10/09/2001 11:00PM

Horse and owner defied the odds

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ARCADIA, Calif. - Freedom Crest is a Thoroughbred of modest beginnings who spent the first 16 starts of his life wandering anonymously among California's claimers and allowance population. Through the undying faith and obsessive attention of trainer Richie Baltas, Freedom Crest continued to improve, gaining physical maturity and precious confidence, until he broke through to the big time with a victory last January in the San Pasqual Handicap at Santa Anita Park.

Then last Sunday, before a national television audience in the $500,000 Goodwood Handicap, dwarfed by Horse of the Year Tiznow and two-time Pacific Classic winner Skimming, Freedom Crest rocked the racing world with an authoritative upset at 39-1. He is now being considered for a run at the $4 million Breeders' Cup Classic on Oct. 27 at Belmont Park.

It is a compelling story, full of fairy-tale elements and ripe for rags-to-riches hyperbole. But it has to be, just to hold a candle to the saga of Calvin Nguyen, the man who owns the horse.

Nguyen would disagree, deferring to both Freedom Crest and Baltas. "They are the stars, not me," he protests, and perhaps he is right. Without Nguyen, however, neither Freedom Crest nor Baltas would have the patronage to work their miracles. And it would not have taken more than a breath of wind for these three to have missed their intersection and squandered a chance to make history together.

On March 29, 1973, after 15 years of military involvement, two million soldiers on the ground and 58,000 deaths, the last remaining American troops pulled out of Vietnam, leaving behind a country in rubble and a vanquished ally at the mercy of a conquering army.

On April 1, 1973, Calvin Nguyen was born in a farming community on the Mekong Delta, just to the south of Saigon, where North Vietnamese forces would soon raise their flags and proclaiming its new name, Ho Chi Minh City.

Nguyen's father was serving in the defeated South Vietnamese Navy and stationed on shipboard in Guam when the war ended and the Americans sailed for home. As Nguyen tells it, his father could have stayed safely in Guam, under the protection of the United States, and worked through underground channels to reunite his family somewhere abroad. But he didn't. Instead, he went home to Vietnam to rescue his wife and his children, where he was promptly captured, jailed, and given a sentence of indeterminate length in a POW camp.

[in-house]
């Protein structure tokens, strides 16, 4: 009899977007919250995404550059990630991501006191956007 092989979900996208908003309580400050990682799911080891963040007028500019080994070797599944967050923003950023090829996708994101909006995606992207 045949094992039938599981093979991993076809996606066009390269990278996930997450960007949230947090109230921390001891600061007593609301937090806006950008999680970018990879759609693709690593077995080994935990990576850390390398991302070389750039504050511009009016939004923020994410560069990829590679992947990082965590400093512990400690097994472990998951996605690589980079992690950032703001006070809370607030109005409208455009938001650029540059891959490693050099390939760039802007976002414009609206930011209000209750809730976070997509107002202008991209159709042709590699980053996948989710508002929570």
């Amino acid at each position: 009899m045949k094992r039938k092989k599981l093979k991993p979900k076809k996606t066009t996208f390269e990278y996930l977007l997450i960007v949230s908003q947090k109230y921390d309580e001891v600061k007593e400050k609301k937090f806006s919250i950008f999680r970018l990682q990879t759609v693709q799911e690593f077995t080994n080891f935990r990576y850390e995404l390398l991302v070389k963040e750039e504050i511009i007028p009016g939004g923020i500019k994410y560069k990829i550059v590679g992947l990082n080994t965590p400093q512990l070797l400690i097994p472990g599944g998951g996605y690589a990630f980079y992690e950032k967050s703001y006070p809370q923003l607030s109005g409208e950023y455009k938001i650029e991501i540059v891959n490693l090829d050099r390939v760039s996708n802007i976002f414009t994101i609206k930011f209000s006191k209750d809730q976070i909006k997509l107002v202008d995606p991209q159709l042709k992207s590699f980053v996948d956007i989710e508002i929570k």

Nguyen was raised by his mother and her family. In 1982, in the company of his aunt and uncle, the 9-year-old Nguyen boarded a 130-foot fishing boat with about 140 other refugees and set sail for open waters. They were leaving Vietnam behind.

Nguyen's memory of the voyage remains vivid, yet he declines to wax melodramatic. His tiny boat did not founder, as hundreds did. He and his fellow refugees were not hunted down by Communist patrol boats or assaulted by pirates, as thousands of others were.

"I heard some really bad stories, of relatives and friends that made the same trip, but had much greater hardship," Nguyen said.

"We were lucky to land in Malaysia. From there, we were sent to an island off Indonesia, where we waited for about six months, and then we found our sponsors that allowed us to come to America."

As Nguyen told his story, his voice was still cracked and hoarse from the trauma of Freedom Crest's Goodwood Handicap. It's hard work, screaming home a 39-1 shot in the face of two even-money monsters. By comparison, Nguyen made it sound like a walk in the park to travel half way around the world, assimilate a new culture, become fluent in a new language, do well in school, and join with his brother in a successful vitamin sales company in Southern California.

On Sunday it was Nguyen holding the trophy aloft and being toasted in the Oak Tree Directors' Room. The owner was dressed more for Del Mar - very California casual - and most of his pals were down in the grandstand, still dizzy from the win. It was a new experience, especially when it came to questions like, "Will you run in the Breeders' Cup?"

"Amazing," Nguyen said. "The thought of it is just amazing. Richie said let's lean toward it. If he continues to do well, let's do it, but keep everything day-by-day, to make sure he really wants to run back in three weeks."

For Freedom Crest to run in the Breeders' Cup Classic, Nguyen must pay a $40,000 pre-entry fee on Oct. 15 and a $40,000 entry fee on Oct. 24. He originally claimed the horse, in June of 1999, for $32,000. With the Goodwood, Freedom Crest has banked more than $600,000.

"Honest, I thought we were running for third the other day," Nguyen said. "Now this! I don't know how many more chances I'm going to have, at the level I play this game, to go to the Breeders' Cup. To be a part of it . . . it's hard to imagine. A real Cinderella story."

And a long way from midnight.